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Aca Ethics

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Autor:  anton  15 November 2010
Tags:  Ethics
Words: 1489   |   Pages: 6
Views: 2858

Running head: Ethics Paper

ACA Code of Ethics and AACC Code of Ethics;

what are the Similarities and Differences?


The American Counseling Association Code of Ethics (ACA Code) and the American Association of Christian Counselors Code of Ethics (AACC Code) has many similarities as well as differences. Codes of ethics are designed to protect the client, counselor and the profession. This report will compare and contrast three separate areas within each of the two ethics codes. All areas of the ethics codes are important; however the three that have been chosen are of particular interest to the writer. Two of the areas that are addressed, confidentiality and sexual intimacies, come from duties to the client and the last area, reporting colleagues, comes from duties to the profession.



In the field of counseling, either secular counseling or Christian counseling ethics play a large and vital role. The ACA Code serves five main purposes. The five purposes are summed up as, clarification to members the nature of ethical responsibilities, helps support the mission of the association, establishes principles that define ethical behavior, serves as an ethical guide to help members construct a professional course of action and the ACA Code serves as the basis for processing ethical complaints and inquiries initiated against members of the association (American Counseling Association, 1995).

The mission of the American Association of Christian Counselors, AACC Law and Ethics Committee (2004), AACC Code of ethics is to

1. help advance the central mission of the AACC-bring honor to Jesus Christ and promote excellence and unity in Christian counseling;

2. promote the welfare and protect the dignity and fundamental rights of all individuals, families, groups, churches, schools, agencies, ministries and other organizations with whom Christian counselors work;

3. provide standards of ethical conduct in Christian counseling that are to be advocated and applied by the AACC( and ABCC and CCN) and that can be respected by other professionals and institutions.

As shown earlier, the Code of ethics for both the AACC and ACA are primarily a guide for current and future counselors and Christian counselors. The code of ethics for both organizations provides a reference for counselors when ethical issues arise, however the AACC Code of Ethics provides a little more guidance based the Christian foundation.

Sexual Intimacies

The AACC and ACA Code of Ethics contains a code for do no harm. AACC code is ES1-100 First, Do No Harm (American Association of Christian Counselors, AACC Law and Ethics Committee, 2004). The ACA code is A.4 Avoiding Harm and Imposing Values (American Counseling Association, 1995). Within the ACA Code the topic of sexual intimacies is listed under code A.5 Roles and Relationships with Clients, specifically A.5.a Current Clients and A.5.b. Former Clients (American Counseling Association, 1995). The AACC Code addresses sexual intimacies in codes 1-130. Sexual Misconduct Forbidden, 1-131 Sexual Relations with Former Clients Forbidden, 1-132 Counseling with Marital /Sexual Partners and code 1-133 Marriage with Former Clients/Patients (American Association of Christian Counselors, AACC Law and Ethics Committee, 2004). Both the AACC and ACA Codes plainly state that sexual interactions with current clients is prohibited. The AACC Code goes into more depth and explains exactly what is meant by sexual misconduct. This appears to add clarification and close any loopholes that could be used for rationalization of unethical behavior.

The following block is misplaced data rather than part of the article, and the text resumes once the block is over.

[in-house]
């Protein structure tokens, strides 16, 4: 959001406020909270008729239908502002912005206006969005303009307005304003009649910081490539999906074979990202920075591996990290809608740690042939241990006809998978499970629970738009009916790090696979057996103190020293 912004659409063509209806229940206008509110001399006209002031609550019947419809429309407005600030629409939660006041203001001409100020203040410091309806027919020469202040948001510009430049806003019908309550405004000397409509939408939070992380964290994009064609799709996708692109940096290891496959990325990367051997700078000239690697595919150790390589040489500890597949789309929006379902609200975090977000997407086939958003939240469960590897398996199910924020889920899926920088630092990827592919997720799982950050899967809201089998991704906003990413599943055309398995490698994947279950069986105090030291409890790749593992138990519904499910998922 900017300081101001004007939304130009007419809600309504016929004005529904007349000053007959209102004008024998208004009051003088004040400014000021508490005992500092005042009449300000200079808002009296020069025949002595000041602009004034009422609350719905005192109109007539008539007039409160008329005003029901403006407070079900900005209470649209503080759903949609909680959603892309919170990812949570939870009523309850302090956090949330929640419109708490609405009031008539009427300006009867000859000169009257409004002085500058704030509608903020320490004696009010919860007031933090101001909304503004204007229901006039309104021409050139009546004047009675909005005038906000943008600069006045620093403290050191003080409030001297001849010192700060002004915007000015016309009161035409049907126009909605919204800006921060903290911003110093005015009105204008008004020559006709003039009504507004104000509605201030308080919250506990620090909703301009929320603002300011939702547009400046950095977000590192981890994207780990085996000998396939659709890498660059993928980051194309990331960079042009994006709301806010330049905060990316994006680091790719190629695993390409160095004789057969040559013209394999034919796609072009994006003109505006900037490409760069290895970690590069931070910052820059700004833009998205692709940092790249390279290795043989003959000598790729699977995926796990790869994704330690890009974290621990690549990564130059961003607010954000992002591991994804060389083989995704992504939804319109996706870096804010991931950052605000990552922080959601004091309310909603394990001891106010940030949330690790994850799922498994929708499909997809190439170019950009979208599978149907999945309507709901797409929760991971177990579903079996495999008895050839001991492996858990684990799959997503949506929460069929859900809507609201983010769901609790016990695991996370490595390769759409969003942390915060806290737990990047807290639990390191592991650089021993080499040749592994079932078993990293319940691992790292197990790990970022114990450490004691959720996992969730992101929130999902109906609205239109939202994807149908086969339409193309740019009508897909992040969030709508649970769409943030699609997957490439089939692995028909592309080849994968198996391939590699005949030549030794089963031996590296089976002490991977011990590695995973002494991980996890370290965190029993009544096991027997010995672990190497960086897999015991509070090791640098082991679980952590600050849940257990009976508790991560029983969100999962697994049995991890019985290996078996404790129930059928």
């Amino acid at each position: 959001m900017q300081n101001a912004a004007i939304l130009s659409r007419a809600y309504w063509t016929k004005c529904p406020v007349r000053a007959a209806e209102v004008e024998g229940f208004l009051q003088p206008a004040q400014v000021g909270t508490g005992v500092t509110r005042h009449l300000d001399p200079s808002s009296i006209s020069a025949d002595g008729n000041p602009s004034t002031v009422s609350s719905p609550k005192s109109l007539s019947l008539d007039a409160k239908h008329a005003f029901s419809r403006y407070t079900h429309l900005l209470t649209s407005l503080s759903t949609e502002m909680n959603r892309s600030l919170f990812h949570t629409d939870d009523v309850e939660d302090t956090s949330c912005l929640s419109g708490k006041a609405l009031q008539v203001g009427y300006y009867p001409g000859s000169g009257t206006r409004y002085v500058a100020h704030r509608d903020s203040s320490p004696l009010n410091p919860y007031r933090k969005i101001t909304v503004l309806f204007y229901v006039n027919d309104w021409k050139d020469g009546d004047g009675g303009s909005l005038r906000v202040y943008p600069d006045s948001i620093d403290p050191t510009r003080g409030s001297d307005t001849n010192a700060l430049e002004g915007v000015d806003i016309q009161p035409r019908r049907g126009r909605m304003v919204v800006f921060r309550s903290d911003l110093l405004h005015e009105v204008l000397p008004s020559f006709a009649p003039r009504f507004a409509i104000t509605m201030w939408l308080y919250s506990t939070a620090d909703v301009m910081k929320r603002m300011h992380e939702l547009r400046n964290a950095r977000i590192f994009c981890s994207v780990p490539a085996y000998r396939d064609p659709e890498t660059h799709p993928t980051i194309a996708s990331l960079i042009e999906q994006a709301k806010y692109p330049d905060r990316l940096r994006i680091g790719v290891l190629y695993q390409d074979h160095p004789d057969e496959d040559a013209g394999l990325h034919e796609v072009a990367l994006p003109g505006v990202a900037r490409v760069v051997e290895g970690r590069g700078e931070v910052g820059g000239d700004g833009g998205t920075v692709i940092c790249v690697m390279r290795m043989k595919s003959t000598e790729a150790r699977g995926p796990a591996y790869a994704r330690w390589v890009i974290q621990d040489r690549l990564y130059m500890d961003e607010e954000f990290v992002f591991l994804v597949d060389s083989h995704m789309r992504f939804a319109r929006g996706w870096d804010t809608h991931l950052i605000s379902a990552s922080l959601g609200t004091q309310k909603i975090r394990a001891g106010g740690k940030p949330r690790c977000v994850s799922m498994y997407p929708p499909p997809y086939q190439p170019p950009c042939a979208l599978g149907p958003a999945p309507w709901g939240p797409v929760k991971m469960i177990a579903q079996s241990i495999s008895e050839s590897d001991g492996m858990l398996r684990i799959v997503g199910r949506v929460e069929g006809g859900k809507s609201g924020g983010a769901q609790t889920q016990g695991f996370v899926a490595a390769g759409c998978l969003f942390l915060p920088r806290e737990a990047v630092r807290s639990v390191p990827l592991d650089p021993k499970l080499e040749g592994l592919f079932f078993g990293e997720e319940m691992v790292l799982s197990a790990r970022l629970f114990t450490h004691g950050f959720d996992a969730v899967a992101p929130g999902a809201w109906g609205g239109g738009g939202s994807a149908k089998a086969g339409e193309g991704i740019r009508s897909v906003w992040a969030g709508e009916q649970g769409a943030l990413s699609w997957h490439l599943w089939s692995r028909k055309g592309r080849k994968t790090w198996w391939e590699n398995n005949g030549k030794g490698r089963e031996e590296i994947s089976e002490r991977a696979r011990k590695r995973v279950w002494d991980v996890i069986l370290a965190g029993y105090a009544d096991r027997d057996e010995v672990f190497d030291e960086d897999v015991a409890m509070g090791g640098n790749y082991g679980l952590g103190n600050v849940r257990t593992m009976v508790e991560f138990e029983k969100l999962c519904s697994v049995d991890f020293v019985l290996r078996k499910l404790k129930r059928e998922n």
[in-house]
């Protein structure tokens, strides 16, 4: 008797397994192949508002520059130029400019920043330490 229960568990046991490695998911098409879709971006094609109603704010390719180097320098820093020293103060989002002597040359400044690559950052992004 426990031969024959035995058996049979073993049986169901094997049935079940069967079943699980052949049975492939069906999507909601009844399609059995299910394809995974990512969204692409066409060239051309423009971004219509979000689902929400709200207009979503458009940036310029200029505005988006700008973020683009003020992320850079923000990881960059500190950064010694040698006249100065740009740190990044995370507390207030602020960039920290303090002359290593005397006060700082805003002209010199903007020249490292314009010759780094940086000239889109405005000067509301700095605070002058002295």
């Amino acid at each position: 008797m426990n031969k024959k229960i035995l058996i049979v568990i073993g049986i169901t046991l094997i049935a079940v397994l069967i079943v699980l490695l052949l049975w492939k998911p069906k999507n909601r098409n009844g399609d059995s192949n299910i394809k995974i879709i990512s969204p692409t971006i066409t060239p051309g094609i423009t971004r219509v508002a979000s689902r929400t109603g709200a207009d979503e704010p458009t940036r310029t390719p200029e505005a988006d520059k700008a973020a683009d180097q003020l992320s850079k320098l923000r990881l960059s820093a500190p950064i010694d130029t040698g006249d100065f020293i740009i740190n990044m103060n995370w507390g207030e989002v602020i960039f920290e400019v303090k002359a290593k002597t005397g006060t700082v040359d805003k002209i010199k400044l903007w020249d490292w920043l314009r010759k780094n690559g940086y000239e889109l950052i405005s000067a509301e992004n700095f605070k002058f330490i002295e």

The ACA Code allows a counselor the ability to engage in sexual relations with a former client after five years following the last professional contact (American Counseling Association, 1995). The counselor must document that the relationship is not exploitive and will cause no harm to the former client. In contrast to this the AACC Code forbids sexual relations with former clients. The AACC Code 1-133 provides an exclusion to code 1-131. A counselor is allowed to marry a former client after two years after termination of therapy. This can only happen under the following circumstances, the termination of therapy was not to pursue marriage or sexual relations, the client is provided referral to others for future counseling and no harm or exploitation of the client has happened (American Association of Christian Counselors, AACC Law and Ethics Committee, 2004). In the eyes of God sexual relations outside of marriage are a sin, so this exclusion keeps the counselor from committing a sin